from The American Heritage® Dictionary of the English Language, 4th Edition
- adj. Dryly humorous, often with a touch of irony.
- adj. Temporarily twisted in an expression of distaste or displeasure: made a wry face.
- adj. Abnormally twisted or bent to one side; crooked: a wry nose.
- adj. Being at variance with what is right, proper, or suitable; perverse.
from Wiktionary, Creative Commons Attribution/Share-Alike License
- v. To turn (away); to swerve or deviate.
- v. To divert; to cause to turn away.
- v. To twist or contort (the body, face etc.).
- adj. Turned away, contorted (of the face or body).
- adj. Dryly humorous; sardonic or ironic.
- adj. Twisted, bent, crooked.
- v. To cover; clothe; cover up; cloak; hide.
from the GNU version of the Collaborative International Dictionary of English
- adj. Turned to one side; twisted; distorted.
- adj. Hence, deviating from the right direction; misdirected; out of place.
- adj. Wrested; perverted.
- intransitive v. To twist; to writhe; to bend or wind.
- intransitive v. To deviate from the right way; to go away or astray; to turn side; to swerve.
- transitive v. To cover.
- transitive v. To twist; to distort; to writhe; to wrest; to vex.
from The Century Dictionary and Cyclopedia
- To turn; bend; wind; twist or twine about, with or without change of place.
- To swerve or go obliquely; go awry or astray; deviate from the right course, physically or morally.
- To turn; twist aside.
- To give a twist to; make wry; writhe; wring.
- Figuratively, to pervert; alter.
- Abnormally bent or turned to one side; in a state of contortion; twisted; distorted; askew.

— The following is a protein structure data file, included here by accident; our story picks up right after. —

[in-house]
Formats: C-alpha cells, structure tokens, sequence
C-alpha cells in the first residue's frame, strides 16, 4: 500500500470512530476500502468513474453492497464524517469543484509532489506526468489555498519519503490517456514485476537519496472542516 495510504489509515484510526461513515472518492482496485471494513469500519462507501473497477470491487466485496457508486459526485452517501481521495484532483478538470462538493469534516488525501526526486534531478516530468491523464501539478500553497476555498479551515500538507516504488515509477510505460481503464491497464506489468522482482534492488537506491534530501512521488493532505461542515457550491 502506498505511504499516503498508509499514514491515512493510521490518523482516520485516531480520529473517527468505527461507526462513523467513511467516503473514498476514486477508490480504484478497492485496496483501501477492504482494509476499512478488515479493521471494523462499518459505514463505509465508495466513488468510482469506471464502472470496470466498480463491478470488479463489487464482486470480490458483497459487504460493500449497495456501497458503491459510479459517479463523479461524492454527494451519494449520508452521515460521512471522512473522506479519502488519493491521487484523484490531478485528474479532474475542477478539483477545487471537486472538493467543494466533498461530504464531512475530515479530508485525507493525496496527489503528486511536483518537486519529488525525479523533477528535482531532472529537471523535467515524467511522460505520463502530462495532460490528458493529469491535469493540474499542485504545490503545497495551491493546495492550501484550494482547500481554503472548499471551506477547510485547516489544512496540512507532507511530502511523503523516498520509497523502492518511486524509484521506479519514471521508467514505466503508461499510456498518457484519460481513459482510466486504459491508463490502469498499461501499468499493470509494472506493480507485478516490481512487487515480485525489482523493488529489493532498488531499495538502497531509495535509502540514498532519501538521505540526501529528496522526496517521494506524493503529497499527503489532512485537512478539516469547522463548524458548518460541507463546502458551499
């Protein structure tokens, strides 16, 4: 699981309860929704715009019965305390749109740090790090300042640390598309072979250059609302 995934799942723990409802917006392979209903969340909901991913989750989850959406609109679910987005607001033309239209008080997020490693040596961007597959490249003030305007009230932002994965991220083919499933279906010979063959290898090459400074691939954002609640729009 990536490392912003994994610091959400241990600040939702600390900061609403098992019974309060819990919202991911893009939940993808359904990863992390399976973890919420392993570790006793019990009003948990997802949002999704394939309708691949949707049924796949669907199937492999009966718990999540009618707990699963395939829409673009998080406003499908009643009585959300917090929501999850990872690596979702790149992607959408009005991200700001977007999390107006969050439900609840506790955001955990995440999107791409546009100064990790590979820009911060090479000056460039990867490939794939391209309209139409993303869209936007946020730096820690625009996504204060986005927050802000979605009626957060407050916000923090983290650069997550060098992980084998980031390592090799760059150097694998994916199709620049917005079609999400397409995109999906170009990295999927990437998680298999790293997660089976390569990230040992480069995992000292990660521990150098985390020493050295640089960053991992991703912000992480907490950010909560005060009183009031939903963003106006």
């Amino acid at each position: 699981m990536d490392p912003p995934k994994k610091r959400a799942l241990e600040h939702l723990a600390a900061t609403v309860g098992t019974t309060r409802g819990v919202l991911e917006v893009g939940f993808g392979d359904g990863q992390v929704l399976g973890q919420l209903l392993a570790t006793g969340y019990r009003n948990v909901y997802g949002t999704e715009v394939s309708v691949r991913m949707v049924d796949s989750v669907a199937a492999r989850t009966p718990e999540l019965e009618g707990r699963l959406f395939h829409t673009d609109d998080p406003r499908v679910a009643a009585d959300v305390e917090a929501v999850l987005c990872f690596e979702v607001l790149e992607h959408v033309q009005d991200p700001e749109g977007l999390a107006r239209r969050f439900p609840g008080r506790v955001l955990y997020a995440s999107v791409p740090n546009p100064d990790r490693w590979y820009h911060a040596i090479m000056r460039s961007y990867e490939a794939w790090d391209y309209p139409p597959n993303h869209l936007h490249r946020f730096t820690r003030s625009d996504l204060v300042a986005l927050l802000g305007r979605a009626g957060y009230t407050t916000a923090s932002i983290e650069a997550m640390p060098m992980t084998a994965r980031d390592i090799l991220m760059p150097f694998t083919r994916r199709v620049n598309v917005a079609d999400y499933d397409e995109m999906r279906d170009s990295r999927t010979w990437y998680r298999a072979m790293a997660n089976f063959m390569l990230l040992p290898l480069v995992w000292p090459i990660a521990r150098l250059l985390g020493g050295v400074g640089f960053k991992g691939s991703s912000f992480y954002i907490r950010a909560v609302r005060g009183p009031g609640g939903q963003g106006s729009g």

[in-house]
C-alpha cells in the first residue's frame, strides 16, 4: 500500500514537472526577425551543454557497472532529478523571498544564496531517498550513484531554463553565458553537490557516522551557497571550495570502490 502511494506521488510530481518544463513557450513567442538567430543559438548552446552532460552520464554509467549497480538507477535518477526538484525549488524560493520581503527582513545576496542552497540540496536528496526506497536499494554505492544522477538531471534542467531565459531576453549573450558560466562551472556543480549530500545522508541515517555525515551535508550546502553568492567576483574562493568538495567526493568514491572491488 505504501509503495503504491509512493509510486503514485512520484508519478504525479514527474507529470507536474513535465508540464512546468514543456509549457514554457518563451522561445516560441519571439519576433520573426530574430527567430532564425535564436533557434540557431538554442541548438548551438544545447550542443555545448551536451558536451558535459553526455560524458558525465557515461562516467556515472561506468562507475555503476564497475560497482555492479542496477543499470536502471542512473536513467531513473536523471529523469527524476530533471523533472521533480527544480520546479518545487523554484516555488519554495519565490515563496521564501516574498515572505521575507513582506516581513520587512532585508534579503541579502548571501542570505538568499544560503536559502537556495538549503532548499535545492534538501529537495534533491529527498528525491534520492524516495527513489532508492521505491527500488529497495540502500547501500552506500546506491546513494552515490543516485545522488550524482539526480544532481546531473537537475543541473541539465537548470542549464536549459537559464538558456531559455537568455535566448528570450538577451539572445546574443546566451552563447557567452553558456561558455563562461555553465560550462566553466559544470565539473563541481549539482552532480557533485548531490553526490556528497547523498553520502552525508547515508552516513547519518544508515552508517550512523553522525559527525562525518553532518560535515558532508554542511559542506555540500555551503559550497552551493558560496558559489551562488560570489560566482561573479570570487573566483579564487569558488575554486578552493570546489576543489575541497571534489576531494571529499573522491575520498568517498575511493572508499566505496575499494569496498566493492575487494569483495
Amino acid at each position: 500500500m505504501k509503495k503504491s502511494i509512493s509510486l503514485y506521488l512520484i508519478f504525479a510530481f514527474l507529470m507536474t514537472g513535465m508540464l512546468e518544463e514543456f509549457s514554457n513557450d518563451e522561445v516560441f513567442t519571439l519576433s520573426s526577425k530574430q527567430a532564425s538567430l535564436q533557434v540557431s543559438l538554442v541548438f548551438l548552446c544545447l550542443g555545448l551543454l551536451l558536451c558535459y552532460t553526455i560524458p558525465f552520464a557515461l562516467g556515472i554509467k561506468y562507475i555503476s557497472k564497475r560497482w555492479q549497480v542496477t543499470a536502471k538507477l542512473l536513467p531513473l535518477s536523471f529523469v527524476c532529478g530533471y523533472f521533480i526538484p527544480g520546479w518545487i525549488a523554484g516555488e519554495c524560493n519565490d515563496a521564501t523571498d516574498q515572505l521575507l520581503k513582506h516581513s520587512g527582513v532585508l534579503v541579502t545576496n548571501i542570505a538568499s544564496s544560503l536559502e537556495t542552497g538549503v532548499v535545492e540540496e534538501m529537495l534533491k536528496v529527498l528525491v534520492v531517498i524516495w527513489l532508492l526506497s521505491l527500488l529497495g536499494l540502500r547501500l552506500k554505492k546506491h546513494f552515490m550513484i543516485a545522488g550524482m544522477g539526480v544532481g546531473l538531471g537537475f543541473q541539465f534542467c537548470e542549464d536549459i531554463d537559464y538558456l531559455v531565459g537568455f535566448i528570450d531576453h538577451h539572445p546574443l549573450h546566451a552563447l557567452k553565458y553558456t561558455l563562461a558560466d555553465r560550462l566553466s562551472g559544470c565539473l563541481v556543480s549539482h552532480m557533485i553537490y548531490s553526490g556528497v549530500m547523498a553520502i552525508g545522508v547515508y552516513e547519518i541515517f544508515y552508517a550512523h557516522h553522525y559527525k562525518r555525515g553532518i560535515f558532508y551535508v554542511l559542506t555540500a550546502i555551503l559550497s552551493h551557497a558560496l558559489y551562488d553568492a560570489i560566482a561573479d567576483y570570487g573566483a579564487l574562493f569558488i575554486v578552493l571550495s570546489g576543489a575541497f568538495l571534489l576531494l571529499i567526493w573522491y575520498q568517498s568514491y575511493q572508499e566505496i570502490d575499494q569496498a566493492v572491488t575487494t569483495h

- Crooked; bent; not straight.
- Devious in course or purpose; divaricating; aberrant; misdirected.
- n. A twisting about, or out of shape or course; distortion; a distorting effect.
- To cover; clothe; cover up; cloak; hide.
from WordNet 3.0 Copyright 2006 by Princeton University. All rights reserved.
- adj. humorously sarcastic or mocking
- adj. bent to one side
In the meantime— He smiled again, the expression wry this time.
-- The term wry-neck or torticollis is applied to a condition in which the head assumes an abnormal attitude, which is usually one of combined lateral flexion and rotation.
"No, it did not," G'dath said, his expression wry.
That allusive, indirect style Westlake assigns to himself gives him plenty of room and time to wander away from his plot and work in wry but dead-on descriptions of people and how they live, the work they do, the things they surround themselves with, the places they go, their eccentricities and vanities and various insanities.
It has all the great Howard Hawks things: every dame a dish, every night foggy and filled with mystery; but the real thing that keeps me watching, that thrills me to discover another nuance every time I see it, is the joyful tongue in wry cheek that Bogey and Bacall play in every scene together.
Morgan Freeman and Michael Caine turn in wry, effective performances as Lucius Fox and Alfred the Butler, respectively.
With so many differences that separate and divide us, I find it a treat to connect with smart, passionate, talented bloggers who offer their experiences in wry or poignant, frank or even silly on-line content in their blog.
Agency, The Sunday Philosophy Club abounds in wry humor and sharp observations of human nature.
The edition more than once refers, in wry self-defence, to the description of the character in 1984 who 'was engaged in producing garbled versions - definitive texts, they were called'.
Webb is sometimes funny in his poems, which often present the author's defects, but he rises above the kind of modesty--often described as "wry"--that asks to be admired.